When Dr. J. Fulton Amonette became the associational missionary for the Arkansas Valley Baptist Association nine years ago, he wanted to “strengthen the cooperative relationship between pastors and churches.”
“The focus of my ministry as an associational missionary was not only to try to meet the spiritual and physical needs, but also to encourage fellowship in our association,” he said.
Last year, the Lord laid it upon Amonette’s heart to become the full-time pastor at Moro Baptist Church. As he transitioned into the pastoral role, he dropped to part-time as associational missionary.
“They were about to close their doors. Churches are having a difficult time finding pastors, especially rural churches in places like the delta of Arkansas,” he said, noting two churches in the association closed their doors in the last couple of years. “I prayed about it. My wife prayed about it. And I couldn’t stand the thought of any more churches closing their doors.”
During this transition period, Amonette said the association has gone to more of a team concept. This past year, as a part-time associational missionary, Amonette has mainly performed administrative work while remaining a resource for pastors and churches.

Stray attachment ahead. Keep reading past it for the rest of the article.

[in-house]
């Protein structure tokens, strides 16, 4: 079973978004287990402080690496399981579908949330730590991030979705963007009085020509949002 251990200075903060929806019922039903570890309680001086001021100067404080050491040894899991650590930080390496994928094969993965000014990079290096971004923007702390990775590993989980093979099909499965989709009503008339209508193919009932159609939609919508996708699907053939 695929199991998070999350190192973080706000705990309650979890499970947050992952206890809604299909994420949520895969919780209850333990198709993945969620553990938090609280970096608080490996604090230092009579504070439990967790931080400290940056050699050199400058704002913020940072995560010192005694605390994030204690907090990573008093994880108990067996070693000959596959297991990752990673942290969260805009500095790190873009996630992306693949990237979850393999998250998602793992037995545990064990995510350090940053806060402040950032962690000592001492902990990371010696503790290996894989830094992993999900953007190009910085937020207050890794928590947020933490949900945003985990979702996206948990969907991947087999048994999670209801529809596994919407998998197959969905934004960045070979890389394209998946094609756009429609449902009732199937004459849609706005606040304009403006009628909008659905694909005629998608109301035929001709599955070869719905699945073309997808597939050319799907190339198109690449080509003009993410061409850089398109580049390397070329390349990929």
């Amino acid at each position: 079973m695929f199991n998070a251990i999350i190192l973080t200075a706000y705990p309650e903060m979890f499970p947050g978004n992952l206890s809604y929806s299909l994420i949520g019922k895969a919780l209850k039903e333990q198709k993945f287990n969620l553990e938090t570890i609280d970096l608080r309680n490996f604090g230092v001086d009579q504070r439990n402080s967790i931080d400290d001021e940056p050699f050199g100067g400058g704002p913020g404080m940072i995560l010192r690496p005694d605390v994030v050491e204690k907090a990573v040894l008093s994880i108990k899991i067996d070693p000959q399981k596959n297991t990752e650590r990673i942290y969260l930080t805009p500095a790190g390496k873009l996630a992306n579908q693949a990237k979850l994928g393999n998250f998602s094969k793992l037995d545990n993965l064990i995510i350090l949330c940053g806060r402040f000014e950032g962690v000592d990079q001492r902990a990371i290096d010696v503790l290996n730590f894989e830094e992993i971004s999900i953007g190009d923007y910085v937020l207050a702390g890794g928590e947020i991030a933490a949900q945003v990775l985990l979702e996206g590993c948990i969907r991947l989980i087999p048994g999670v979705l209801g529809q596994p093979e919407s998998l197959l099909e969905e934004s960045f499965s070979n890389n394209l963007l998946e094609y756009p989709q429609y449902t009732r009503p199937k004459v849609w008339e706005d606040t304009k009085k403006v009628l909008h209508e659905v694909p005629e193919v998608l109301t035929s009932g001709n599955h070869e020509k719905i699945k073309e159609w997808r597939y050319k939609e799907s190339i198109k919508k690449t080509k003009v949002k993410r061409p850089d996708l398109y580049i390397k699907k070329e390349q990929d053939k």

Over the years, Amonette said the association has hosted Bible conferences and various fellowship opportunities to get together over a meal and get to know each other.
“All the different things that would bring people together that was my focus. Just building relationships between pastors and fellow church members within the individual collective churches,” he said.
Additionally, he said the association has several involved with Arkansas Baptist Disaster Relief, including himself and his wife. They are also trying to set up a food pantry and counseling.
The Arkansas Valley Baptist Association is comprised of 18 churches in three counties.
Amonette started preaching when he was 16. He graduated from Dallas Baptist University with a bachelor’s degree in pastoral ministries. He is also a graduate of Southwestern Baptist Theological Seminary and Midwestern Baptist Theological Seminary.
As Amonette leaves his associational missionary role completely, putting his focus on pastoring Moro Baptist Church, he said he will continue to work with the association as an advisor.
“I’ve always said in 40-something years of ministry I’ll go wherever God wants me to go. I’ve pastored some fairly good-sized churches over the years, and this is probably the smallest church I’ve pastored. I’m not about numbers except that numbers do represent souls. God will add to his church as he sees fit when we are faithful and committed to the work,” Amonette said.